Gudrun Ensslin (August 15 1940 – October 18 1977) was a founder of the Rote Armee Fraktion (RAF), the most famous German terrorist group. After becoming romantically involved with co-founder Andreas Baader, Ensslin was influential in the radicalization of Baader's leftist beliefs and the intellectual head of the RAF.
Ensslin was born in the German village of Bartholomä, the fourth of seven children. Her father, Helmut Ensslin, was a pastor of the Evangelical Church in Germany, also known as EKD. Ensslin was a stereotypical good girl, who did well at school and enjoyed reading the Bible. In her family, the social injustices of the world were often discussed and Gudrun is said to have been sensitized to social problems in West-Germany and the world as a whole.
At the age of eighteen, Gudrun got the chance to spend a year in the United States of America, where she attended a high school in Pennsylvania. After high school, Gudrun went to study philosophy, Anglistics and Germanistics, where she met Bernward Vesper, a left-wing German. Together with two other students, Ensslin and Vesper started a small business, a publishing house called Studio neue Literatur. At this time, Ensslin also tried to become a teacher, but her skills were only 'adequate', which demotivated her.
In 1965 Gudrun and Bernward married and went to West-Berlin, where Gudrun worked on a doctorate at the Free University. In West-Berlin, they demonstrated against the Bomb and the presence of American military bases.
In May of 1967, Ensslin gave birth to a son, Felix Robert. The marriage between Ensslin and Vesper was doing badly however, and Ensslin became engrossed in the prevailing leftist culture.
In June of 1967 Ensslin participated in political protests against the Shah of Iran, who was visiting Germany at the time. Though the Shah was viewed by governments in the West as a reformer, his regime was known to be brutal against political opponents, and the state police force (SAVAK) was believed to routinely torture prisoners.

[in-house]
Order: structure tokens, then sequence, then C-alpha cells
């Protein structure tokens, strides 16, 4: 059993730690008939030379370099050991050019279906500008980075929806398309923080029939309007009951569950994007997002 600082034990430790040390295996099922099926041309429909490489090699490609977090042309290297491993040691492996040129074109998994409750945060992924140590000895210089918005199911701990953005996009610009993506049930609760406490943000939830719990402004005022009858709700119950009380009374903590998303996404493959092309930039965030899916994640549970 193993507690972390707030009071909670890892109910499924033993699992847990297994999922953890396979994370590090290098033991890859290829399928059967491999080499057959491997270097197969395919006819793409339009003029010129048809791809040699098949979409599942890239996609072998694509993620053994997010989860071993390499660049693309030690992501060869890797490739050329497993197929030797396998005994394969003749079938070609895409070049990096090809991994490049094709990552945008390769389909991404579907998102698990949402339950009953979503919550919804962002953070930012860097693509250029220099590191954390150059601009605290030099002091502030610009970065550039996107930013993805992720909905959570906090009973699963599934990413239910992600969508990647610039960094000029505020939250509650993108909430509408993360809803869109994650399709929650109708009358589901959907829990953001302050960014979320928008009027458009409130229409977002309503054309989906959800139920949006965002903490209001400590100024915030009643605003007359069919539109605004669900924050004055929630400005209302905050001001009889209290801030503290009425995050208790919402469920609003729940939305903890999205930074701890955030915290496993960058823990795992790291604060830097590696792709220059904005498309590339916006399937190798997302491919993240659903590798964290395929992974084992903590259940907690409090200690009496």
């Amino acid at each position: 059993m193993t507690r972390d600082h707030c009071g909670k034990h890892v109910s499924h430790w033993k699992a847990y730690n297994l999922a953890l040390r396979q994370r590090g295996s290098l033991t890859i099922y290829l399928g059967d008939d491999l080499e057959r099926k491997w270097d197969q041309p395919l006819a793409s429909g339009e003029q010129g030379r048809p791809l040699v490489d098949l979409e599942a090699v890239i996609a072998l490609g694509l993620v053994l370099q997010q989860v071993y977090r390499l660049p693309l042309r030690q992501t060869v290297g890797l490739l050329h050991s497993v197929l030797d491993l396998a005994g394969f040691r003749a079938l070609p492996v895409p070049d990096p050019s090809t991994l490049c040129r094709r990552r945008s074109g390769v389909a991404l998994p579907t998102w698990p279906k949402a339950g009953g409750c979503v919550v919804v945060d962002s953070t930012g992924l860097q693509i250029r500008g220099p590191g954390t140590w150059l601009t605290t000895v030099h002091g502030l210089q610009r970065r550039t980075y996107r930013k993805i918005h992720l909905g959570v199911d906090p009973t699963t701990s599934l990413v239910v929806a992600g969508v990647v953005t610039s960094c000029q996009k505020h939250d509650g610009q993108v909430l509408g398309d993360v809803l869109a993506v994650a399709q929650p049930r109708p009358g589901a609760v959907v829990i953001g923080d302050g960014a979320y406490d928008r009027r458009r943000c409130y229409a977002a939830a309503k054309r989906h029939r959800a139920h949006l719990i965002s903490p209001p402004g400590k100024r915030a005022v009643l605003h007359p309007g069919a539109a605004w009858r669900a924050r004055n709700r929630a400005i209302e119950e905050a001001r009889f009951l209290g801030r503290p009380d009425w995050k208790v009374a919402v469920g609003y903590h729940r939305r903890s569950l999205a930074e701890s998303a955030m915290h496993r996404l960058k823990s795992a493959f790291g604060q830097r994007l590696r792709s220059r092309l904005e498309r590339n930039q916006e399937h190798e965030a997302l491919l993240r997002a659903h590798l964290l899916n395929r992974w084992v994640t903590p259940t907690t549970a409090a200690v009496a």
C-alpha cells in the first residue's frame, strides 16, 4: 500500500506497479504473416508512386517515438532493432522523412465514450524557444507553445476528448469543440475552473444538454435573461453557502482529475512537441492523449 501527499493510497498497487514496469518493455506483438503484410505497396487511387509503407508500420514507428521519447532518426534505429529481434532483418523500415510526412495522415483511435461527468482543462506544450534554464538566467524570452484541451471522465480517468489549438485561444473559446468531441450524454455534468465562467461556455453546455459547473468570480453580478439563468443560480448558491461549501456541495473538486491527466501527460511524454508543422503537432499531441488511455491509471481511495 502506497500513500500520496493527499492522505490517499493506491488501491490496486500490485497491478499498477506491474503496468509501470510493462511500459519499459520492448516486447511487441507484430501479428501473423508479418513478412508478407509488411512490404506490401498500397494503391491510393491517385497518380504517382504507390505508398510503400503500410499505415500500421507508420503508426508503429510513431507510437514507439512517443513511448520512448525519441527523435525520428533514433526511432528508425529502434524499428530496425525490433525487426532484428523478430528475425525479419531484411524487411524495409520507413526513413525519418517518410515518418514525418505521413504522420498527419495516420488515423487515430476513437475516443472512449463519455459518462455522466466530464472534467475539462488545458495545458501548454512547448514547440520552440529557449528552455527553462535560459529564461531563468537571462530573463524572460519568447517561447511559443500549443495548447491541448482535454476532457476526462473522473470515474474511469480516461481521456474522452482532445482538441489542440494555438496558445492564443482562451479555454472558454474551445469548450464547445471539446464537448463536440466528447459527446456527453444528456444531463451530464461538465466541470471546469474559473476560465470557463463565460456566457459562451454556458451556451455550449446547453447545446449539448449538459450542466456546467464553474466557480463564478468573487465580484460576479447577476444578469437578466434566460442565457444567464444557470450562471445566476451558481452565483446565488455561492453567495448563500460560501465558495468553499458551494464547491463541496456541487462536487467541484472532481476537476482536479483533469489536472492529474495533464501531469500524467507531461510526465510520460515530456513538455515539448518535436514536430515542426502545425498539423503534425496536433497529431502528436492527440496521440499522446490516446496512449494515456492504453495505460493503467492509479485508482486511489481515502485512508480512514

Fights broke out between pro-Shah and anti-Shah factions on the Shah's arrival. A young man by the name of Benno Ohnesorg was shot in the back of the head by a police officer. (The terrorist organisation known as the Movement 2 June, which would become allied to the RAF, was named after this event.) The next night, Gudrun Ensslin angrily denounced West Germany as a fascist state at a leftist meeting.
The police officer, Karl-Heinz Kurras, was charged with manslaughter and acquitted of the charge on November 23, 1967 causing a public outrage. Things cooled down however, and this enraged Ensslin. She left her husband and her child in January 1968 and with Andreas Baader, whom she had met in the Summer of '67, she decided to actively fight "the system". On the night of April 2 1968 two fires broke out in two department stores in Frankfurt. Baader, Ensslin, Thorwald Proll and Horst Söhnlein were arrested three days later, and in October 1968 were sentences to three years in prison. They were released pending a revison in June 1969, but fled when the revision was dismissed. Baader was arrested on April 3, 1970. Ensslin, Ulrike Meinhof, who was at that time a well-known leftist journalist, and two other women freed him on May 14, 1970. One person was shot. This was the beginning of the so-called "armed fight" and the RAF. Ensslin became, with the others, the most wanted person in Germany. She was arrested in a boutique June 8th, 1972 in Hamburg.
Several attempts to free her from prison, through hostage-taking from symphatizers and so-called members of the 2nd generation of the RAF, failed. The last was the kidnapping of Hanns-Martin Schleyer on September 5, 1977, and when this failed to work, the kidnapping of Lufthansa airplane "Landshut" by the PFLP on October 17. When the airplane was stormed by a German anti-terror commando, Schleyer was killed, and Ensslin was found hanging in her cell early in the morning of October 18. Officially, her death was ruled a suicide, however, spread by symphatizers and Irmgard Möller, the only surviving RAF member imprisoned in Stammheim rumors persist that the deaths had been extrajudicial killings.
For the events around the kidnapping of Schleyer and the Landshut, see also German Autumn.